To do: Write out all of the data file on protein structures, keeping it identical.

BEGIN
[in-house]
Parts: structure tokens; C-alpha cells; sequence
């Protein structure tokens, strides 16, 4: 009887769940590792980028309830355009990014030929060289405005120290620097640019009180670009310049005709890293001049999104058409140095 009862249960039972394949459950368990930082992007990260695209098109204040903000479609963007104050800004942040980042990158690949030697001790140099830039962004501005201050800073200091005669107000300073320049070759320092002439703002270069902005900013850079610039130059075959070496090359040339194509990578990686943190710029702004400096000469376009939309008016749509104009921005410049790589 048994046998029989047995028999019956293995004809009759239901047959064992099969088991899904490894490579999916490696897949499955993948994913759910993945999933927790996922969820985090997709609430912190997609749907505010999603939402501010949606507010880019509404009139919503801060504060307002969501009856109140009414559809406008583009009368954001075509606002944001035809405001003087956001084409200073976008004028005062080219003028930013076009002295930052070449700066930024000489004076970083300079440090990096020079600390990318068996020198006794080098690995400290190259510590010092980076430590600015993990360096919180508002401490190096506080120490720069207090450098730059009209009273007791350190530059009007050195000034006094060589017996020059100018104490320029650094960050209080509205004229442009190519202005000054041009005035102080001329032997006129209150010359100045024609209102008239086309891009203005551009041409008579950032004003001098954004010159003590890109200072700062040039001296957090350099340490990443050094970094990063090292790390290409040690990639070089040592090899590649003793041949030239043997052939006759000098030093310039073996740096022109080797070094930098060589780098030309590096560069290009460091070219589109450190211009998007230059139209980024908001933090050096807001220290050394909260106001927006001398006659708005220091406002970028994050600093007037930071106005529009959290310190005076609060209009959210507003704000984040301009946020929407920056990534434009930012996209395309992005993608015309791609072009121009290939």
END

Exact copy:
[in-house]
Parts: structure tokens; C-alpha cells; sequence
């Protein structure tokens, strides 16, 4: 009887769940590792980028309830355009990014030929060289405005120290620097640019009180670009310049005709890293001049999104058409140095 009862249960039972394949459950368990930082992007990260695209098109204040903000479609963007104050800004942040980042990158690949030697001790140099830039962004501005201050800073200091005669107000300073320049070759320092002439703002270069902005900013850079610039130059075959070496090359040339194509990578990686943190710029702004400096000469376009939309008016749509104009921005410049790589 048994046998029989047995028999019956293995004809009759239901047959064992099969088991899904490894490579999916490696897949499955993948994913759910993945999933927790996922969820985090997709609430912190997609749907505010999603939402501010949606507010880019509404009139919503801060504060307002969501009856109140009414559809406008583009009368954001075509606002944001035809405001003087956001084409200073976008004028005062080219003028930013076009002295930052070449700066930024000489004076970083300079440090990096020079600390990318068996020198006794080098690995400290190259510590010092980076430590600015993990360096919180508002401490190096506080120490720069207090450098730059009209009273007791350190530059009007050195000034006094060589017996020059100018104490320029650094960050209080509205004229442009190519202005000054041009005035102080001329032997006129209150010359100045024609209102008239086309891009203005551009041409008579950032004003001098954004010159003590890109200072700062040039001296957090350099340490990443050094970094990063090292790390290409040690990639070089040592090899590649003793041949030239043997052939006759000098030093310039073996740096022109080797070094930098060589780098030309590096560069290009460091070219589109450190211009998007230059139209980024908001933090050096807001220290050394909260106001927006001398006659708005220091406002970028994050600093007037930071106005529009959290310190005076609060209009959210507003704000984040301009946020929407920056990534434009930012996209395309992005993608015309791609072009121009290939």